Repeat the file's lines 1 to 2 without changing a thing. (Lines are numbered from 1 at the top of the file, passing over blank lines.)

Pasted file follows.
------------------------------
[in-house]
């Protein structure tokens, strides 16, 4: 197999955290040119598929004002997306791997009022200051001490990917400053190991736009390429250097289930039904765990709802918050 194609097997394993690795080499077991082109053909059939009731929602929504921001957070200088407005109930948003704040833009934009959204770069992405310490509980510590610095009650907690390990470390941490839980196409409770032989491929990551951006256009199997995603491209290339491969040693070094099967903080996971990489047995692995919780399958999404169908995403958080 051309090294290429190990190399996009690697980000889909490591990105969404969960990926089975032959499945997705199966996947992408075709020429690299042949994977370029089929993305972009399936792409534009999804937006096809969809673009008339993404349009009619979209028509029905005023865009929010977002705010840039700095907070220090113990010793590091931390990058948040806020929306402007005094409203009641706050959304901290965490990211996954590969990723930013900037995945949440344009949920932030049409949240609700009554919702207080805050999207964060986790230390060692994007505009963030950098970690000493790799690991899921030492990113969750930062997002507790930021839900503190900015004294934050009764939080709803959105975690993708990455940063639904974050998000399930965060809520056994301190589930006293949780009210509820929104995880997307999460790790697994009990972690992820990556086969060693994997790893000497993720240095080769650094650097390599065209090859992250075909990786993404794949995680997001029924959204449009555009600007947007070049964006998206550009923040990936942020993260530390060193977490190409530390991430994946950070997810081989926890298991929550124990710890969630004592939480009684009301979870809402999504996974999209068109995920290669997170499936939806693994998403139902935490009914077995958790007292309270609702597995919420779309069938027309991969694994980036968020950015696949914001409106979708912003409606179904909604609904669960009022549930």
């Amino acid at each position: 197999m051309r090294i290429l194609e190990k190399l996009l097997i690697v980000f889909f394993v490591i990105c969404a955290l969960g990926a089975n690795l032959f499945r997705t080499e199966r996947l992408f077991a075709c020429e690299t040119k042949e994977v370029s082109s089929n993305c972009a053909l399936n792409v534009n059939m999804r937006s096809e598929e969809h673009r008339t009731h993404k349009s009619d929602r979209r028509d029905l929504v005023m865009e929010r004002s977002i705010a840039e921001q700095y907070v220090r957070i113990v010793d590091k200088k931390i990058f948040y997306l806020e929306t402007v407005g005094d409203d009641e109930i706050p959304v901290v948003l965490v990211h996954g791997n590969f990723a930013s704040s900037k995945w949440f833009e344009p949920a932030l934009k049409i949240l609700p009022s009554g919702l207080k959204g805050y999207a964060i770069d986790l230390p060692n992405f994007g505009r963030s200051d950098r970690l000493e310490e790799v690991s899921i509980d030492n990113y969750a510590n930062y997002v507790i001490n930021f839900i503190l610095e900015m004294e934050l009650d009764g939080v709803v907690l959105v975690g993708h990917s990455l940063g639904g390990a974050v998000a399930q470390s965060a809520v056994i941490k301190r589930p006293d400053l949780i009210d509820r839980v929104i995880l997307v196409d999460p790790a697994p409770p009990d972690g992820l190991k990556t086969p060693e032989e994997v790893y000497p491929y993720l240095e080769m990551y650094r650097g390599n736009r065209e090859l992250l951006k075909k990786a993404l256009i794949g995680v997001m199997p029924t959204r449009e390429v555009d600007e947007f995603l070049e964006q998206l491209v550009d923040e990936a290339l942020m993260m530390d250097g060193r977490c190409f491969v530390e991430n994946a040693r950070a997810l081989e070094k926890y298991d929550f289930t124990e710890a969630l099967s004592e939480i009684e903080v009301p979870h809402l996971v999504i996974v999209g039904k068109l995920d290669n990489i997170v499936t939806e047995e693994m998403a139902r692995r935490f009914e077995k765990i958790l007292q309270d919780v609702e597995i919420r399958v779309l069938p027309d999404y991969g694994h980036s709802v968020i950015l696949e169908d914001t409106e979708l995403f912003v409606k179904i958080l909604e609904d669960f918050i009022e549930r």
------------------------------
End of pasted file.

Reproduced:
[in-house]
């Protein structure tokens, strides 16, 4: 197999955290040119598929004002997306791997009022200051001490990917400053190991736009390429250097289930039904765990709802918050 194609097997394993690795080499077991082109053909059939009731929602929504921001957070200088407005109930948003704040833009934009959204770069992405310490509980510590610095009650907690390990470390941490839980196409409770032989491929990551951006256009199997995603491209290339491969040693070094099967903080996971990489047995692995919780399958999404169908995403958080 051309090294290429190990190399996009690697980000889909490591990105969404969960990926089975032959499945997705199966996947992408075709020429690299042949994977370029089929993305972009399936792409534009999804937006096809969809673009008339993404349009009619979209028509029905005023865009929010977002705010840039700095907070220090113990010793590091931390990058948040806020929306402007005094409203009641706050959304901290965490990211996954590969990723930013900037995945949440344009949920932030049409949240609700009554919702207080805050999207964060986790230390060692994007505009963030950098970690000493790799690991899921030492990113969750930062997002507790930021839900503190900015004294934050009764939080709803959105975690993708990455940063639904974050998000399930965060809520056994301190589930006293949780009210509820929104995880997307999460790790697994009990972690992820990556086969060693994997790893000497993720240095080769650094650097390599065209090859992250075909990786993404794949995680997001029924959204449009555009600007947007070049964006998206550009923040990936942020993260530390060193977490190409530390991430994946950070997810081989926890298991929550124990710890969630004592939480009684009301979870809402999504996974999209068109995920290669997170499936939806693994998403139902935490009914077995958790007292309270609702597995919420779309069938027309991969694994980036968020950015696949914001409106979708912003409606179904909604609904669960009022549930």